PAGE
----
I presume this isnt 6 weeks of no exercise though. 6 weeks of inactivity would lead me to depression. Maybe 6 week of trying other sportsor hiking etc? 6 weeks of sitting on my hole would lead me to being a fat depressed alchaholic grouch.


  • Registered Users Posts: 2,270 ✭✭✭jfh


    good question, i'm in the same boat. usually i'd start back up again after the marathon but advised by physio to take a month off to rest legs & address certain weakness that lead to injury. i think i need it to freshen up mentally too, others are different.

    good article here;

    http://www.sweatelite.co/the-end-of-season-rest-periods-of-the-worlds-best-athletes/


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  • Registered Users Posts: 7,695 ✭✭✭Chivito550


    ultrapercy wrote: »
    I presume this isnt 6 weeks of no exercise though. 6 weeks of inactivity would lead me to depression. Maybe 6 week of trying other sportsor hiking etc? 6 weeks of sitting on my hole would lead me to being a fat depressed alchaholic grouch.

    Yeh exactly. Keep fit, but get out of the idea that you are training. For me that might be some swimming (with the obligatory steam room/sauna/jacuzzi for good measure), going for hikes, the odd parkrun, sometimes even train 2 weeks for a 10K for the laugh, and during the off-season I'll be away at major championships which involves a lot of running around the place, and also a lot of walking if sightseeing is involved.


  • Closed Accounts Posts: 1,414 ✭✭✭Testosterscone


    Chivito550 wrote: »
    The break serves a purpose as by the end of it I feel very unfit and really want to sort that out. By that point I’m rejuvenated and am looking forward to training again.
    ultrapercy wrote: »
    I presume this isnt 6 weeks of no exercise though. 6 weeks of inactivity would lead me to depression. Maybe 6 week of trying other sportsor hiking etc? 6 weeks of sitting on my hole would lead me to being a fat depressed alchaholic grouch.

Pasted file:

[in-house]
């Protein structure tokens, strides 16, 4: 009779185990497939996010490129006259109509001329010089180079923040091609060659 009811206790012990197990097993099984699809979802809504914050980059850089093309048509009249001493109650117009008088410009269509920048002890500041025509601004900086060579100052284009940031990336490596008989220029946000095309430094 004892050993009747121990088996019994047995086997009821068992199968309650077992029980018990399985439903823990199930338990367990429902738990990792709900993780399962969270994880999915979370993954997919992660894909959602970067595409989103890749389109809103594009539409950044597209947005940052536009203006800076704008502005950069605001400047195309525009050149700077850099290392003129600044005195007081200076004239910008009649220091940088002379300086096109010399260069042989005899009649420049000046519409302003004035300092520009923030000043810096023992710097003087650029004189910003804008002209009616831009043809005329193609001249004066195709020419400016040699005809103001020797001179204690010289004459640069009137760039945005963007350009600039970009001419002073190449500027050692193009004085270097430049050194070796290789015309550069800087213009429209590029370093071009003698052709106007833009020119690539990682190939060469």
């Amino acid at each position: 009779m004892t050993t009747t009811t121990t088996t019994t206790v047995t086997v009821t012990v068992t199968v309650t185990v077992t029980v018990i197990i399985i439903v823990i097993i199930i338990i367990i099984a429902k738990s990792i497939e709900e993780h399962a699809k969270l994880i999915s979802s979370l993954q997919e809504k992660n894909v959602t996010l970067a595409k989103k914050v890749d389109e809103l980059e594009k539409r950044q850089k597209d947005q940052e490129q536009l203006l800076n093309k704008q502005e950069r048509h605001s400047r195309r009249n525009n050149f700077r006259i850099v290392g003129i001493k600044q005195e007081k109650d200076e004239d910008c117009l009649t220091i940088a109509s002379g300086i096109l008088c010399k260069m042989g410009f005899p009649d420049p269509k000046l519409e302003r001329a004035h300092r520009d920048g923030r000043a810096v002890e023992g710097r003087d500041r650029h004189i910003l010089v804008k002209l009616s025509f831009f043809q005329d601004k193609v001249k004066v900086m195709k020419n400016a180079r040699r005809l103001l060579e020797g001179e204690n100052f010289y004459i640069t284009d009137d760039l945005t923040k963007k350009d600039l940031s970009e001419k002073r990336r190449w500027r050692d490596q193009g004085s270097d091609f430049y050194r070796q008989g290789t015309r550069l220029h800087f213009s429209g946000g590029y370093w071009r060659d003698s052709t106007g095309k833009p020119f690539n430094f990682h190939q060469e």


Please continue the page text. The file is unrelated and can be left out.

For me I think this is where the initial idea applied by elites doesn't match up with general public interpretation

    I have seen plenty of elites mention no training for a month to 6 weeks and yet when someone questions a run or some other activity the reply usually is responded to as "oh that doesn't count as I wasn't training"

    Activity vs training is completely different and even in sprints, 6 weeks of muscle atrophy is enough to cause more lean muscle loss than you can build over the course of a season so maintenance should be necessary.

    Minimum maintenance activity would probably be more appropriate than the term rest.


  • Registered Users Posts: 115 ✭✭Mos Eisley


    Seems the elites are better at switching off than the average Joes but that isnt hugely surprising when you consider that running is their profession. I have no problem taking a few weeks off work each year without feeling guilty!

    I suppose it is very individual. My thoughts would be take say a week off completely then return to a few easy runs for enjoyment and weight management! Add a little cross training & some S&C then plan for the season ahead.

    As stated above, for the average Joe, taking a break doesn't mean stopping altogether like some the pros do. Its more about taking a step back and not letting running consume you like it does when IN season. Give the body a break and hopefully it will pay you back over the season.

    I often get to the middle of a season feeling tired and regretting not taking a longer break so hopefully I'll get it right this year!!

    Thanks for all the reply's


  • Registered Users Posts: 9,717 ✭✭✭YFlyer


    Injuries allow me to take a break.